In just 3 generations, the upstart Tudor clan not only produced some of the more dramatic personalities and legends of the monarchy but took the country from the Middle Ages into the great artistic “rebirth” of the Continent, from stained glass and manuscripts for Henry VII to Renaissance portraits for his son and grandchildren, from militaristic fortresses to sumptuous architectural stage sets for the choreography of display. In an age of intense religious conflict, church commissions were followed by the destruction of monasteries and their heritage and as successive rulers imposed their allegiances on the people, the arts trumpeted their chosen Faiths. For the monarchy, paintings by Holbein, Horenbout and Hilliard and palaces to overawe European rivals transmitted the Tudor message and became prestige models which transformed the face of England.
“A fascinating exploration of the influence of an era of which I confess to having a nebulous grasp on art and architecture which I will now see in a new light – I bow to none in my admiration of Nicole as a speaker – fluent, precise and authoritative”
28 Sept 2023 – The Inherited Throne
The country which Henry Tudor conquered in August 1485 had been torn by civil war, and this took its toll on the people and on the arts. English craftsmen, once in the vanguard of medieval style, had lost touch with contemporary models, and the nobility therefore began to look abroad for artists to realise their ambitions for Renaissance glory. The concerns of the king himself, however, were for stability and moral justification and his patronage reflected these distinctive objectives.
05 Oct 2023 – A Renaissance Man
For the handsome, young, athletic Henry VIII all was possible. His country was politically and financially secure and his ambition was to enhance his standing among European monarchs through an aura of classical magnificence and discernment. By the time of his death Henry VIII was the possessor of 55 palaces, the largest-ever collection of tapestry, panel paintings, canvases, terracotta, plate and nearly 2,000 books. We will look at some of the sumptuous secular creations of Henry VIII and at his incentives to capitalise on the arts.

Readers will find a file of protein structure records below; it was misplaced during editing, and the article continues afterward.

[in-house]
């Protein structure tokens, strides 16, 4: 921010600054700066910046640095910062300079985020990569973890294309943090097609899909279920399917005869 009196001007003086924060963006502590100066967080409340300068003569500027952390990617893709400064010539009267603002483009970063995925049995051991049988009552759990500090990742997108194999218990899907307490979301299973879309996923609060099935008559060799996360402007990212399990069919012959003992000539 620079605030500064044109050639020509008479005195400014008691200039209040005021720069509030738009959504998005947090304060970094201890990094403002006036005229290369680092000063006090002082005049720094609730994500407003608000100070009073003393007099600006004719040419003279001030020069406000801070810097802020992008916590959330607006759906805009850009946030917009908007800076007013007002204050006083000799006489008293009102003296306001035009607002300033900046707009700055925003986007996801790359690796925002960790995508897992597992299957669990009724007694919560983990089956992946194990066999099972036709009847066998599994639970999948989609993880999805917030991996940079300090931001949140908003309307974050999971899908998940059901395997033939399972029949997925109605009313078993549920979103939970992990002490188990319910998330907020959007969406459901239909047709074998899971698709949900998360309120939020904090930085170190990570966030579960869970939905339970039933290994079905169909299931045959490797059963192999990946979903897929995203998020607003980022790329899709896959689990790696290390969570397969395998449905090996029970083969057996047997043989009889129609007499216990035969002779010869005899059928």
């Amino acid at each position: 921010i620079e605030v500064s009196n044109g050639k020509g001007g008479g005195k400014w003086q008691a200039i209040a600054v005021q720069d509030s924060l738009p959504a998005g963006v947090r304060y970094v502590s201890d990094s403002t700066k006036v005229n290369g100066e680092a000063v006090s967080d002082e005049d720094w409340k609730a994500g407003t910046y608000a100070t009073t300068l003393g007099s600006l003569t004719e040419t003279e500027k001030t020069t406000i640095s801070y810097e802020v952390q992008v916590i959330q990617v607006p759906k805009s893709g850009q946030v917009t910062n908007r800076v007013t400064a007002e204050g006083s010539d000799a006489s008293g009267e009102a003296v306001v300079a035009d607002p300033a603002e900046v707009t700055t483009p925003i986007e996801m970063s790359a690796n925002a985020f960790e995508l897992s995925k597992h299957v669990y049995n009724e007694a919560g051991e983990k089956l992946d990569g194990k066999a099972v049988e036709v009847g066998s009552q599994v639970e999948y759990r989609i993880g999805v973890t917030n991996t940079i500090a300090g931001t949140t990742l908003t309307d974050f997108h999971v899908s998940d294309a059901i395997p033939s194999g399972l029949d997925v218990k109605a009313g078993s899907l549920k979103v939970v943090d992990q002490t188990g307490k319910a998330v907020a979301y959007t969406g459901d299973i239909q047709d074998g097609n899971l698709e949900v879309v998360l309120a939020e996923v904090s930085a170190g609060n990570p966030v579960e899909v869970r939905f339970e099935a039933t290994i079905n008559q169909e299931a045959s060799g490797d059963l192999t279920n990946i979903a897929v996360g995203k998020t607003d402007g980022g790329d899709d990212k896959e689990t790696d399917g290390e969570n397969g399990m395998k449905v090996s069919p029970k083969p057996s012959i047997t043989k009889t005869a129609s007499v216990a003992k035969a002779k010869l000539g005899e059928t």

12 Oct 2023 – The Face of The King – Horenbout and Holbein
Henry VIII had no one to celebrate and disseminate his personal image until, in the 1520’s, the Horenbout family brought to his court the most avant garde of European form and style. So successful were they that their contemporary fame was to outshine even the man whose name has become almost synonymous with the royal image, Hans Holbein. We will examine and contrast the art of these great portraitists through images of the king and his circle.
19 Oct 2023 – Division and Destruction
The extraordinary artistic creations of the age sit side-by-side with tragic campaigns of destruction. The palaces and personal magnificence of Henry VIII were funded, at least in part, by the wealth of the Church that he pillaged and his secular creations supplanted the lost treasures of 5 centuries of church building and decoration. We will look at the spirit and legacy of iconoclasm, and at art under Edward VI and Mary I, often inspired by the politics of religious schism.
26 Oct 2023 – The Model of The Queen- Elizabeth and Elizabethan Portraiture
Elizabeth I was an unlikely monarch. Declared illegitimate at the age of 2, she survived her 2 siblings to become not only the longest reigning and most charismatic of Tudor monarchs, but the one who used the arts, and portraiture above all, to weave propaganda. Through miniatures and large-scale portraits, through ritual and literature, “Gloriana” created and diffused her own image as a semi-divine figure, above mere human beauty or even mortality, and the portraiture of the age reflects the language of allusion which the Queen herself inspired.
02 Nov 2023 – “Elizabeth I Stayed Here” – Elizabethan Architecture
Elizabeth did not, of course, stay in all the hundreds of buildings which boast of having sheltered her, but the claim does illuminate a particular characteristic of her reign. Unlike the frenzied building of her father, Elizabeth built virtually nothing, preferring, in her shrewd way, to call on the hospitality of others. Thus, in the hope of winning her favour, it was her nobility who built ever more sumptuous prodigy houses, including Longleat, Burghley, Hardwick.
09 Nov 2023 – Conflict and Costume
This week we focus on two separate areas of the Elizabethan experience. The threatened invasion of the “Invincible” Armada in 1588 galvanised the country and brought into open conflict the superpower Catholic Empire of Philip II and the embattled island of Protestant England. We will examine the Spanish moment of hope and the English response of triumph. This is also the age when, under the influence of the monarch, fashion became the quintessential marker of social status – new textiles, jewellery, styles, colours, even cosmetics, became fine indicators of aspiration and were lavishly used to transform life into art.
16 Nov 2023 – What did the Tudors do for Us?
The Tudor monarchy ended with the death of Elizabeth I in 1603, but how had 118 years changed England? What, if anything, was their legacy, both to their Stuart successors and, indeed, to the more distant future? This lecture will look at the global context in which the Tudors worked and the transformation of their country.